Amendments to the MLRs – "time-sensitive" updates
On 21 July 2022, The Money Laundering and Terrorist Financing (Amendment)(No.2) Regulations 2022 were made. They made changes to The Money Laundering, Terrorist Financing and Transfer of Funds (Information on the Payer) Regulations 2017 (the MLRs).
Most of the amendments are now in force (they came into force on 1 September 2022) except that:
- Some came into force earlier (21 days after the Regulations were made).
- Changes relating to the reporting of material discrepancies and amendments to primary legislation come into force on 1 April 2023.
- The amendments to the so-called "travel rule" for cryptoasset transfers will come into force on 1 September 2023.
The changes make some "time-sensitive" updates to the MLRs that HM Treasury had identified in June 2022, as a result of the consultation it ran in the summer of 2021.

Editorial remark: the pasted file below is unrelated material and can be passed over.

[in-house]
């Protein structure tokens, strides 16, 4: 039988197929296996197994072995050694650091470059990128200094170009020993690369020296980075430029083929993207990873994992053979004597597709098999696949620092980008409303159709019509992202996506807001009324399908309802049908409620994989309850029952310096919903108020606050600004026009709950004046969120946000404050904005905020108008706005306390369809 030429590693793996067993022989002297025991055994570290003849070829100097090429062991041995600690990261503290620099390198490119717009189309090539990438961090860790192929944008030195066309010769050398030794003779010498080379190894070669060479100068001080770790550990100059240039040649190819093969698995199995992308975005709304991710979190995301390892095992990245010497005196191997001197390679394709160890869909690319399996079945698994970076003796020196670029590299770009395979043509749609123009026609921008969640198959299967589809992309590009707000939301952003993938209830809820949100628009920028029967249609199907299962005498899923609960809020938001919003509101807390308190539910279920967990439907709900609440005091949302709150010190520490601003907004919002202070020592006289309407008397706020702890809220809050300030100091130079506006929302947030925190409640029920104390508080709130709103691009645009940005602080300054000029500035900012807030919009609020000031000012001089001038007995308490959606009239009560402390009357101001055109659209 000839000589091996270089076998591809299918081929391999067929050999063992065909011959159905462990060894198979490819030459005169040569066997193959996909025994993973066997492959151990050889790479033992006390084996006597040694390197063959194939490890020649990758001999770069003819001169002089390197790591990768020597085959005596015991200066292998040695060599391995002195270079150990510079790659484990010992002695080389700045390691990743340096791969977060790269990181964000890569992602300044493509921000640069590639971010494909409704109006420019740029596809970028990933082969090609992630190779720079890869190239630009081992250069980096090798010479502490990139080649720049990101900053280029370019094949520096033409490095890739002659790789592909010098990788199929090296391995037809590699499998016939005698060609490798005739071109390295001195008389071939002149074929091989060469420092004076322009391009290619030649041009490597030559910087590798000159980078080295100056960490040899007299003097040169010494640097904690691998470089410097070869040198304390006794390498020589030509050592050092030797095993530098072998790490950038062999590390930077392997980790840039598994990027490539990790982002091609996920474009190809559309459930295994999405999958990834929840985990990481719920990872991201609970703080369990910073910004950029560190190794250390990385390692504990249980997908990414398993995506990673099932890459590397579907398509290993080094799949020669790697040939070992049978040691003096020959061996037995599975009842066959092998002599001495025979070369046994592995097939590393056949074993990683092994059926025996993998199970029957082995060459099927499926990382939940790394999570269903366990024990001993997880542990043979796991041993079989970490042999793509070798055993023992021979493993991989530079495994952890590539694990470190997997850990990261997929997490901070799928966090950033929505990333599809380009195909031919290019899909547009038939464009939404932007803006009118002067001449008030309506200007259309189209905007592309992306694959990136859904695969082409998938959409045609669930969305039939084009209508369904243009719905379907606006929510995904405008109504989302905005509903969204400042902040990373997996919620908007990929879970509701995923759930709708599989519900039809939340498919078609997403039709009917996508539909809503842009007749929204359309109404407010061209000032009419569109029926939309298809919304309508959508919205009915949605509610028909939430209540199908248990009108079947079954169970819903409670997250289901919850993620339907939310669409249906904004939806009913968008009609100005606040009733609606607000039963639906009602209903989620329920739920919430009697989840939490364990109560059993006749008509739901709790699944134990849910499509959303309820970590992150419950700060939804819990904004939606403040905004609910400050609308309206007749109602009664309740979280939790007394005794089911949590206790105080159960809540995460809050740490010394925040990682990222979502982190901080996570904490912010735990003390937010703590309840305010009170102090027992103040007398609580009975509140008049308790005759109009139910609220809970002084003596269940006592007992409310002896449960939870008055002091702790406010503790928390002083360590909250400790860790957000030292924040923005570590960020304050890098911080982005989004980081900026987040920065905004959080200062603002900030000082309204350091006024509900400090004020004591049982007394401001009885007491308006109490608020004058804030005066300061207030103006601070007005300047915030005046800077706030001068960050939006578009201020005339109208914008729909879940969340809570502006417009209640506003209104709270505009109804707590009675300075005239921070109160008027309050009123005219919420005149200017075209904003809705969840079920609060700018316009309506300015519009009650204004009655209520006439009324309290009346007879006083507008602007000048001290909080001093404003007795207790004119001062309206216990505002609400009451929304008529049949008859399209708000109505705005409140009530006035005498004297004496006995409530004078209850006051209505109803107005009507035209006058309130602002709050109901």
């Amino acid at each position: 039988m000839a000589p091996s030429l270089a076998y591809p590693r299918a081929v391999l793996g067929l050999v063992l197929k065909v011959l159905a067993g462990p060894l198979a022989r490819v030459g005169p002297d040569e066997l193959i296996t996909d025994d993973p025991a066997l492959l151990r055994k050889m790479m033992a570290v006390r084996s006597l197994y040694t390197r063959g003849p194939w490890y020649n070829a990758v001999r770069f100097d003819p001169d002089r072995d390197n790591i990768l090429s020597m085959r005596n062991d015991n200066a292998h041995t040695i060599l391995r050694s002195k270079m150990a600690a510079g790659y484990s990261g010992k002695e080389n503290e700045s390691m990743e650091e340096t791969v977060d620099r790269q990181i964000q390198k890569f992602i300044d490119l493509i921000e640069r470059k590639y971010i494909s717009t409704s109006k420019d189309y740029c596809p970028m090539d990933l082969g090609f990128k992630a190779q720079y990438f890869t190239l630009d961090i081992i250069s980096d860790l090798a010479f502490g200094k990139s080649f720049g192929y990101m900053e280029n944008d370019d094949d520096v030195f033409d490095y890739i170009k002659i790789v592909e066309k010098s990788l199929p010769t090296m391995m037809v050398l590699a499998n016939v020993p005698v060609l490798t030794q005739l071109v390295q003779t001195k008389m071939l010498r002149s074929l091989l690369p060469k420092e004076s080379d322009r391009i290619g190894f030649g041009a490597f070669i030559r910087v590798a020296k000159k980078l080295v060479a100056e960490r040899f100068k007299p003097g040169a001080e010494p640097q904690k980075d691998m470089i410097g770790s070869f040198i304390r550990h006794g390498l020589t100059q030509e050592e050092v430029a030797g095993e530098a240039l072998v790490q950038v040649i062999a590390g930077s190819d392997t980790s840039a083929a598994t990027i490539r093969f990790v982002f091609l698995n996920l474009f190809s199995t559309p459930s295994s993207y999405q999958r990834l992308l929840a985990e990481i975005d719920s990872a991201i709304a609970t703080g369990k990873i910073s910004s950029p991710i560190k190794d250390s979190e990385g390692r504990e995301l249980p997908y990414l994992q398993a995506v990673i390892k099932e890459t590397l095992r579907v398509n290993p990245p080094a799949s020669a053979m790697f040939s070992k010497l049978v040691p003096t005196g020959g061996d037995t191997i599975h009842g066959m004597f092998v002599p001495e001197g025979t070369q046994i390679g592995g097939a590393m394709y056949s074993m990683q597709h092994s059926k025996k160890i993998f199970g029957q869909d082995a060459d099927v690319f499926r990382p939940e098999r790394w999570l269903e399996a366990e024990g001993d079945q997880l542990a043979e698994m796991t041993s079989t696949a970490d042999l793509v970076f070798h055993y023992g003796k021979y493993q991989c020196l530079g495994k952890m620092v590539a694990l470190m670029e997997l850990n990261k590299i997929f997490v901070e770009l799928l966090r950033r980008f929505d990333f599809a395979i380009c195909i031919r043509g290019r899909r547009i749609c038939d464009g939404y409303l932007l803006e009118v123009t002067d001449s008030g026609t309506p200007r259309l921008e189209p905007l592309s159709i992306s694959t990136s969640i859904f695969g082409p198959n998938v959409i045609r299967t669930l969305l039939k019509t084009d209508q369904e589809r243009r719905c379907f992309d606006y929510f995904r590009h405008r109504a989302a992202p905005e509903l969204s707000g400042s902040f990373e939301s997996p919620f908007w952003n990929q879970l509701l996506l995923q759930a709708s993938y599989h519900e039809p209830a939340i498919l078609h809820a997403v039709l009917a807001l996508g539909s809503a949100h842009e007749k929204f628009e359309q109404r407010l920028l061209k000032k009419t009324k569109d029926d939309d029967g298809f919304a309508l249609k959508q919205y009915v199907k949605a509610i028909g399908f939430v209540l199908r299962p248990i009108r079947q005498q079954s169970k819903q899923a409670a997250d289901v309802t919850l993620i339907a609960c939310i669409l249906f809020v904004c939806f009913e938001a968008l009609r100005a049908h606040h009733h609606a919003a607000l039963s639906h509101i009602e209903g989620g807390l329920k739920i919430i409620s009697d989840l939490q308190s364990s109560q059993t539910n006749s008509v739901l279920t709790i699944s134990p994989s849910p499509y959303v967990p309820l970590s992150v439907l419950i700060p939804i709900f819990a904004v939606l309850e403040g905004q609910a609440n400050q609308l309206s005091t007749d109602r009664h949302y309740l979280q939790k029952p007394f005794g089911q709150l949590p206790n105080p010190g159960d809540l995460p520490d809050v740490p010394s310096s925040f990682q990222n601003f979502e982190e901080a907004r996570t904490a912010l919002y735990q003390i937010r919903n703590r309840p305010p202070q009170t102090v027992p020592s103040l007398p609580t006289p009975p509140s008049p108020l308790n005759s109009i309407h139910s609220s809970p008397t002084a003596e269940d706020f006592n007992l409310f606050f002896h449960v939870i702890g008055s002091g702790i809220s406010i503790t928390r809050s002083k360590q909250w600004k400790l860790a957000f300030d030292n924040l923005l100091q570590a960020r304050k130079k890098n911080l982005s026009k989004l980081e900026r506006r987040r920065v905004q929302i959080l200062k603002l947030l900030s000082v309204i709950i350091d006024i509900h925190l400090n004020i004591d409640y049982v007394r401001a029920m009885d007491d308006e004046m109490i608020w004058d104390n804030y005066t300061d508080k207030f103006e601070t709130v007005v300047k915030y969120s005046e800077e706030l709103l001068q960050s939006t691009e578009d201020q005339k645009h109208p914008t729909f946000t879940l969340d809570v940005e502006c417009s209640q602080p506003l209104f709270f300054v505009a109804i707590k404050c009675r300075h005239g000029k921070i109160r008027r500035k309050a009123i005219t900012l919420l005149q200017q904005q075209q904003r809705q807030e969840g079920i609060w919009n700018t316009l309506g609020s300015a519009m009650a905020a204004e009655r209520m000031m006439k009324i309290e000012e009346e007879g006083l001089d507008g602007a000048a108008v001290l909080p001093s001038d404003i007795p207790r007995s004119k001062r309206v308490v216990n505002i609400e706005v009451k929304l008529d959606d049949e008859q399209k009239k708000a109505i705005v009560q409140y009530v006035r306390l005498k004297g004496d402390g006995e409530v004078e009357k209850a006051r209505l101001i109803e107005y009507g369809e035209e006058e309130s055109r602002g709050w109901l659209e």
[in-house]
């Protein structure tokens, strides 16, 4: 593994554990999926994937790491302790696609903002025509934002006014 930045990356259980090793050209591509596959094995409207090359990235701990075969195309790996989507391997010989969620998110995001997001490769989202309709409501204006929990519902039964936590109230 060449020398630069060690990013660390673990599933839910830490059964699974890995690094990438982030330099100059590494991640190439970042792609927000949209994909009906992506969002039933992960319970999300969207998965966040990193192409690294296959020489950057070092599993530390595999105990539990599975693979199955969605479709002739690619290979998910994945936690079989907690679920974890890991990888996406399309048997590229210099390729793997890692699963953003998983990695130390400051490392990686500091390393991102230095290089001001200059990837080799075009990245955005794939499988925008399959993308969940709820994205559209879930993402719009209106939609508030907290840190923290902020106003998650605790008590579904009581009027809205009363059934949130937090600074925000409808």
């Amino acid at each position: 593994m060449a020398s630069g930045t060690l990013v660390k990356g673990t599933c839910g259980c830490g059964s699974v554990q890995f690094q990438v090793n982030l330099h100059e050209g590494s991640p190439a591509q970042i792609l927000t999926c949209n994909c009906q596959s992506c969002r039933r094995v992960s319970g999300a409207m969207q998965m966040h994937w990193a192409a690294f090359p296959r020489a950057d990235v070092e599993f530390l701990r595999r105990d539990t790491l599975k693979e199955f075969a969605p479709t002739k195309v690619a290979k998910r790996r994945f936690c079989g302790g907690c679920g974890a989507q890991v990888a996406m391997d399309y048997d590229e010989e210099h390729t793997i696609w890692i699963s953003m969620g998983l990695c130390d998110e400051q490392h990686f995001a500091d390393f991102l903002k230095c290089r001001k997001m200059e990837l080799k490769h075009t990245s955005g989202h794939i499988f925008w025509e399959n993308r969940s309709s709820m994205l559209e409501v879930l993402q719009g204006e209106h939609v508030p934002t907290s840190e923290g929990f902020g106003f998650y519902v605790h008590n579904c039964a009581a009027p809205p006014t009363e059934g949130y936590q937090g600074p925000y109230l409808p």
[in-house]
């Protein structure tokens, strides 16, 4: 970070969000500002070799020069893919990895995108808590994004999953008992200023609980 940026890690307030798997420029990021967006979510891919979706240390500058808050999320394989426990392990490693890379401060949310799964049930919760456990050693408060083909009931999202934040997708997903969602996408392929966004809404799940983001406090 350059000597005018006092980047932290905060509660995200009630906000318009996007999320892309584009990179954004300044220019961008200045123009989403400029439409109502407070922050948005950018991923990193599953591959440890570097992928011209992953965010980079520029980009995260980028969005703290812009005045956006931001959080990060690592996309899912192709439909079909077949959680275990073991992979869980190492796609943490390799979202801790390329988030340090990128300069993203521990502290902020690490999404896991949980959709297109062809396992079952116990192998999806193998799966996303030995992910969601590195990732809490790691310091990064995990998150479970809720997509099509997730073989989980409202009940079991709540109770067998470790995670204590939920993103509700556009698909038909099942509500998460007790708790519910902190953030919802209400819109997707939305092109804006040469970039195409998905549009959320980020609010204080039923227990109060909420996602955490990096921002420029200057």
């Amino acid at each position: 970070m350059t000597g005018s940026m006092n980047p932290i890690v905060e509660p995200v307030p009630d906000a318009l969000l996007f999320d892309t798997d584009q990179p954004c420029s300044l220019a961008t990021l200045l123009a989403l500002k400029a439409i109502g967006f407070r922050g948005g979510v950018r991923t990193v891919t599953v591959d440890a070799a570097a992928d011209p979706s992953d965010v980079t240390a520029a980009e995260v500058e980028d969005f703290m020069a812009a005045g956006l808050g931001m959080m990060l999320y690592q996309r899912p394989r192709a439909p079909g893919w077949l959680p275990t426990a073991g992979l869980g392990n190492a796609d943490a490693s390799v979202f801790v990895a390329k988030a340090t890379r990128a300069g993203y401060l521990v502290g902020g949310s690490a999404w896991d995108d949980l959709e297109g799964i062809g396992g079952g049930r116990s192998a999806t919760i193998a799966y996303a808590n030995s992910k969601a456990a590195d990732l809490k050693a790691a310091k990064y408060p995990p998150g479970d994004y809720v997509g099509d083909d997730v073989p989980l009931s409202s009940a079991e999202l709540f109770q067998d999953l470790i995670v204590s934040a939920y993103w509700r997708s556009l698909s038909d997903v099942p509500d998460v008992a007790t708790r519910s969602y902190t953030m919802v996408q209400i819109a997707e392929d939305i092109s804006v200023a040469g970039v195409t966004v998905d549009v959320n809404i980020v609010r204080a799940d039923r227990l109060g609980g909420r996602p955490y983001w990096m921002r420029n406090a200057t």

The key changes are summarised below.
Change in scope to reflect latest risk assessments – AISPs no longer in scope
Account Information Service Providers (AISPs) have been removed from the regulated sector. However, Payment Initiation Service Providers (PISPs), Bill Payment Service Providers (BPSPs) and Telecoms, Digital and IT Services Providers (TDIPSPs) all remain in scope.
Copies of SARs
AML/CTF supervisors are now able to ask to see a copy of any Suspicious Activity Report (SAR) made to the National Crime Agency (NCA) provided it is necessary to fulfil their supervisory functions.
Proliferation Financing Risk
New Regulation 18A, MLRs implements FATF standards by requiring relevant persons to identify and assess the risks of proliferation financing, taking the following into account: